Bob S and all....there is NO FCC list of "banned words." Section 326 of the rules and regulations forbids the FCC from prior censorship.


          That is true, and disturbing. At least in the Carlin decision we have some guidelines that the rest of us can use in retrospect. But the essential fact remains that the FCC can only decide AFTER THE FACT that your have violated their decency standards, they CANNOT tell you beforehand whether your words will break the law, or even what the law is. In few other areas of law is such ambiguity tolerated.

          And the consequences of violating these unpublished standards has been increased from thousands of dollars in fines against the broadcaster to hundreds of thousands against individuals.

          Several years ago Bono (of U2) used the term "F***ing Brilliant" as a term of praise during an awards show. The FCC ruled that it was permissable because it was not used in a prurient or derogatory sense. But after the Jackson incident they revisited the decision and reversed their ruling.

          Arbitrary.

          This is a law which can not be followed, only avoided.


          -Mark


          Can FCC rulings be challenged in court?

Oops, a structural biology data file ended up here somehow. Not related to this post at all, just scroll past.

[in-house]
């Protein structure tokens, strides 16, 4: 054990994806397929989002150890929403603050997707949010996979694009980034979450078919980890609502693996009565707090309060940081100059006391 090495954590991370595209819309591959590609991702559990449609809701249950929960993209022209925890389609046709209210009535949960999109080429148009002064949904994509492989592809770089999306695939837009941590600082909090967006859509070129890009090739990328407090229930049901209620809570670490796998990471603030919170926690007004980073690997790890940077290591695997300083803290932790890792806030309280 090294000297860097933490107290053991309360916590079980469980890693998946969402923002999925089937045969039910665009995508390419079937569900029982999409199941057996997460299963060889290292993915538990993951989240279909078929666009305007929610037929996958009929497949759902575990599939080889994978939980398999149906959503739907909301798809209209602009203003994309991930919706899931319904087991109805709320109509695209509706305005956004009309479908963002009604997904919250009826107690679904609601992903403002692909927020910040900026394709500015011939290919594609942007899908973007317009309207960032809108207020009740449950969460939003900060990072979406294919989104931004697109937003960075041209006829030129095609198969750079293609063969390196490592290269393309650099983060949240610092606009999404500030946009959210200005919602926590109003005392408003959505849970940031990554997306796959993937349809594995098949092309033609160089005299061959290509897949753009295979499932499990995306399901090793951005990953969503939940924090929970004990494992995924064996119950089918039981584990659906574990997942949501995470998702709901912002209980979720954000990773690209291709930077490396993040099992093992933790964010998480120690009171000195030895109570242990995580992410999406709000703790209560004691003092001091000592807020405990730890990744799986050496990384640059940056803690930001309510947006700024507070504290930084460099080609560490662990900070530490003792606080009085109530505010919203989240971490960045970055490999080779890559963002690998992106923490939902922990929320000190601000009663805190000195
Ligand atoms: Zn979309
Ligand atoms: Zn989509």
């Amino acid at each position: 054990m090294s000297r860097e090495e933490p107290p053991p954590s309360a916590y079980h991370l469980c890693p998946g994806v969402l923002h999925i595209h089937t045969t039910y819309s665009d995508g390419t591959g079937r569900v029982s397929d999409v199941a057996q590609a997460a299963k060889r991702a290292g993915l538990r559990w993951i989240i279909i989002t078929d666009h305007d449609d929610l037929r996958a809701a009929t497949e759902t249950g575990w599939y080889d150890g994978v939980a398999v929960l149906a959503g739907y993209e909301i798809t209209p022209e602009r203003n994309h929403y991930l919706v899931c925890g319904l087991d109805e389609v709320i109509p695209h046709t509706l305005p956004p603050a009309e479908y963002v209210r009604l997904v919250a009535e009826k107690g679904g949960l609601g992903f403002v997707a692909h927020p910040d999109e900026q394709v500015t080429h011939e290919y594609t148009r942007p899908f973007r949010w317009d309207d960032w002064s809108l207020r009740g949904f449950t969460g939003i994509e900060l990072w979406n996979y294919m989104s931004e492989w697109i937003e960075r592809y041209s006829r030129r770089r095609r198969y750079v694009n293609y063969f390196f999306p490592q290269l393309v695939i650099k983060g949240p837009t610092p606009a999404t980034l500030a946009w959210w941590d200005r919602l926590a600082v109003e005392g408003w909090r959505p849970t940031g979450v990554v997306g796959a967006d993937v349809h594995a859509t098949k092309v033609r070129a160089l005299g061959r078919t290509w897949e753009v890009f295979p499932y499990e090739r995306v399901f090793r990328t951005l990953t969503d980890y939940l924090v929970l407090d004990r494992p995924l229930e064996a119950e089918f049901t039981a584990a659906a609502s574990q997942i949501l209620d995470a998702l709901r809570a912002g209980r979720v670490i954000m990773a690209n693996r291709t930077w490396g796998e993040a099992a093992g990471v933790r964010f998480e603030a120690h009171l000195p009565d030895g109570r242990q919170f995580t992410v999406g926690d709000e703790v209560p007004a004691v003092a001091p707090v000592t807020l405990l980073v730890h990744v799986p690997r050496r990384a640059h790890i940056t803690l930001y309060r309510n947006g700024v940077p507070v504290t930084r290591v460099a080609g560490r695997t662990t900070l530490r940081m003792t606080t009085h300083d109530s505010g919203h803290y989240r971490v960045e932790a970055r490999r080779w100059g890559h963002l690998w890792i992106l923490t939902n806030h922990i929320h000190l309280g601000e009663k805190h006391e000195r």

Comment


          • #35
            how about letting the parents do thier job...not the screwed up, corrupt goverment....

            Comment


            • #36
              sw1sweendog:"how about letting the parents do thier job...not the screwed up, corrupt goverment...."

              Come on dog, that is too simple a solution. That and it seems that parents do not want that responsibility.

              I wonder if they get a lot of letters complimenting them about a certain nude scene, if that would make a difference? Getting 200 complaints vs. 300 compliments, which would they weigh more?

              Bob S.

              Comment


              • #37
                Can FCC rulings be challenged in court?

                I think that if the FCC attempts to levy a fine, the station or network has 3 options:

                1 Pay it.
                2 Pay it, and then sue the FCC to recover the money.
                3 Refuse to pay, and force the FCC to take them to court.

                I believe CBS has chosen option 3, and they still haven't paid the $500000 fine for the Janet Jackson incident.

                http://blogcritics.org/archives/2006/06/02/125836.php

                Comment


                • #38
                  quote:
                  Originally posted by John P:
                  Can FCC rulings be challenged in court?

                  I think that if the FCC attempts to levy a fine, the station or network has 3 options:

                  1 Pay it.
                  2 Pay it, and then sue the FCC to recover the money.
                  3 Refuse to pay, and force the FCC to take them to court.

                  I believe CBS has chosen option 3, and they still haven't paid the $500000 fine for the Janet Jackson incident.

                  http://blogcritics.org/archives/2006/06/02/125836.php


                  Kudos to CBS, thanks for the update John.

                  Comment